Kazin’s penchant for getting things wrong goes back a long way. On Native Grounds (1942), a study of modern American prose literature from 1890 to 1940, contained many wonderfully fresh assessments. Yet the haste with which it was written led the incredibly young author—Kazin was only twenty-seven in 1942—to make all sorts of mistakes; one thinks, for instance, of his description of the “mountainous” section of Michigan (actual elevation: one thousand feet above sea level) where Hemingway spent his summers as a boy. An American Procession is a slightly shorter work than On Native Grounds, but its scope is far more ambitious. Not only does Kazin cover twice as long a time span as in the earlier book, but he takes up, one after the other, eighteen imaginative writers of very considerable complexity, from Ralph Waldo Emerson, Nathaniel Hawthorne, and Herman Melville to T.S. Eliot, William Faulkner, and Ernest Hemingway, plus a philosopher, William James, and a politician Abraham Lincoln, neither of whom is easy to know, and makes glancing remarks about a number of figures from other walks of life, such as the landscape architect, Frederick Law Olmsted. In these circumstances, Kazin’s proneness to error has become much more pronounced than ever before.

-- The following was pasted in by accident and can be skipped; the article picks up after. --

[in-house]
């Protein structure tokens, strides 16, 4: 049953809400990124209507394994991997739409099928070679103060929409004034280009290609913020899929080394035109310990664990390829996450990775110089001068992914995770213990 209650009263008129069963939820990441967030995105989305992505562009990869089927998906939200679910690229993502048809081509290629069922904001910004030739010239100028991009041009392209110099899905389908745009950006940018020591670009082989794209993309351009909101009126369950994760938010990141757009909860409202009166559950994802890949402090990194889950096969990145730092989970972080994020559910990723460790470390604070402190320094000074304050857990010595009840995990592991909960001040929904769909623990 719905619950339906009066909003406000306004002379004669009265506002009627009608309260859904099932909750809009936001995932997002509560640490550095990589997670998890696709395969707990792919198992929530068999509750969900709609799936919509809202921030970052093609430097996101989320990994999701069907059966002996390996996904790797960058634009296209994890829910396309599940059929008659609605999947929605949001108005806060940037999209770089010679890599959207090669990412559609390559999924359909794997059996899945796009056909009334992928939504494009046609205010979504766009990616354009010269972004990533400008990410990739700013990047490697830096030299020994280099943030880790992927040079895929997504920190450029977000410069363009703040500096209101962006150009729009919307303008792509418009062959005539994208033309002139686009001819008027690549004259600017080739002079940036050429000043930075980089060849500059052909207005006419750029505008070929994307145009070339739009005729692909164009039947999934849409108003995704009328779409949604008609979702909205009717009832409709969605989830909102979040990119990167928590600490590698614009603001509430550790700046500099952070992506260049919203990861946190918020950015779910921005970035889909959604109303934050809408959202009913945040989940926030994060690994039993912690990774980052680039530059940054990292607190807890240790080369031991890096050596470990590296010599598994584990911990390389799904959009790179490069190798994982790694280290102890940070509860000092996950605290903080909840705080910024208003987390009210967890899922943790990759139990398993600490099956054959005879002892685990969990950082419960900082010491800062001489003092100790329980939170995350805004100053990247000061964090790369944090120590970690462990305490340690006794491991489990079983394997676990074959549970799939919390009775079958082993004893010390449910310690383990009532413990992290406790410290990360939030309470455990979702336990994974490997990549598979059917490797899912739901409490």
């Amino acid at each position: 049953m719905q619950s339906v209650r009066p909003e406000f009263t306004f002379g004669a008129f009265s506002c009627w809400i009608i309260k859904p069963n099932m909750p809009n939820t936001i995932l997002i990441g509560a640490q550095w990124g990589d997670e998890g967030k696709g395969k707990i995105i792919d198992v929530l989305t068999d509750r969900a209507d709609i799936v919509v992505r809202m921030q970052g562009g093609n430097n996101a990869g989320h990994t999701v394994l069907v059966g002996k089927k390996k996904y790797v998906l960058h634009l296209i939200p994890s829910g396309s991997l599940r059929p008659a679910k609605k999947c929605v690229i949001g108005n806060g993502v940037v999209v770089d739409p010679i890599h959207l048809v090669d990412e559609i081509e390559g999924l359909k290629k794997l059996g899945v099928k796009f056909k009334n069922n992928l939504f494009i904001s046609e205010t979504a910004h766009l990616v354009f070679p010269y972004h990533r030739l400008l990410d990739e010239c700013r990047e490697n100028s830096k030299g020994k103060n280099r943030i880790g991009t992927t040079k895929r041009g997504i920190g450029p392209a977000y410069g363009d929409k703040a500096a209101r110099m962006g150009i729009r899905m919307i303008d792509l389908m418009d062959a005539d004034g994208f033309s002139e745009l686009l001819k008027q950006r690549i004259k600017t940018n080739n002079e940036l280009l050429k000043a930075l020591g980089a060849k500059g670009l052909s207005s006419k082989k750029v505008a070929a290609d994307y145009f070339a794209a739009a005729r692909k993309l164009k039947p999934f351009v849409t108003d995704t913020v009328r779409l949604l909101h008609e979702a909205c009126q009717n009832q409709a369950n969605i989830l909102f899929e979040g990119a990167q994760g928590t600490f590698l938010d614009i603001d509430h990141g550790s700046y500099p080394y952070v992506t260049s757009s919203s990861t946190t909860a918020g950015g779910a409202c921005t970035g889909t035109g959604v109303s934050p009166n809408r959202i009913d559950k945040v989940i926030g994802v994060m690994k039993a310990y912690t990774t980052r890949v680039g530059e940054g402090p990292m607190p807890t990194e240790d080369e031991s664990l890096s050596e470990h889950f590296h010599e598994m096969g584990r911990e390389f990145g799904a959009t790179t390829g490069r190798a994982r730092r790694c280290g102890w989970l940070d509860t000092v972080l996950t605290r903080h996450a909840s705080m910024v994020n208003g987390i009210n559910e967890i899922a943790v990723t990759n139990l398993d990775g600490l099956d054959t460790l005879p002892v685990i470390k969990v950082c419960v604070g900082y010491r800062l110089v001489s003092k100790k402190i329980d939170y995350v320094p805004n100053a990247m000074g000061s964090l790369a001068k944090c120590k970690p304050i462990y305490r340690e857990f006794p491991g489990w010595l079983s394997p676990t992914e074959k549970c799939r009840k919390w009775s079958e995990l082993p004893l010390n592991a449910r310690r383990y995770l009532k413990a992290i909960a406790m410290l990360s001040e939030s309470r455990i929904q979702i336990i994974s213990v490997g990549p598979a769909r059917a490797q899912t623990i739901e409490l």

Time and again, Kazin gives evidence of not having bothered to reread the books he is talking about, of not having kept abreast of the steadily accumulating biographical literature about their authors, of having made only a lick-and-a-promise effort to absorb the social, cultural, and intellectual historiography on which his sort of literary analysis has to be based if it is to be any good, of not having even troubled to consult reference works. T.S. Eliot saluted James Joyce’s Ulysses, says Kazin, in April 1921, and he duly quotes a couple of sentences from the review. Alas, Ulysses wasn’t published until February 1922, and Eliot’s review appeared in the Dial in November 1923. The frightening figure of Injun Joe having somehow slipped his mind, Kazin argues that “in Tom Sawyer children and adults lived in parallel worlds without menacing each other.” In Hemingway’s “Big Two-Hearted River,” the feckless critic continues, “the suffering mind of the war veteran Nick Adams seeks an accustomed sense of familiarity from the stream he fished before the war.” Not only is the subject of war never mentioned in the story, but there is no indication that Nick has previously fished this stream; indeed, the fact that he is carrying a map suggests that he is as unfamiliar with the region as Hemingway was with the area around the Big Fox and Little Fox Rivers when he first visited it in the summer of 1919 and had the experiences on which the story is based. Apropos of Henry James’s international-theme novel, The Portrait of a Lady, Kazin remarks that “Isabel is vaguely unsettled by the sight of Madame Merle standing while Gilbert is all too comfortably seated. She has no reason to suspect that they are anything but ‘friends.’ Between friends, this would have been a breach of manners in Boston. In Boston the sight would not have weighed so heavily on our heroine’s mind.” That the final sentence does not follow logically from the one before it is somewhat unfortunate, but what is far more unfortunate is Kazin’s apparent belief that Isabel grew up in Boston, even though the memorable third chapter of the novel is devoted to her girlhood in Albany, New York.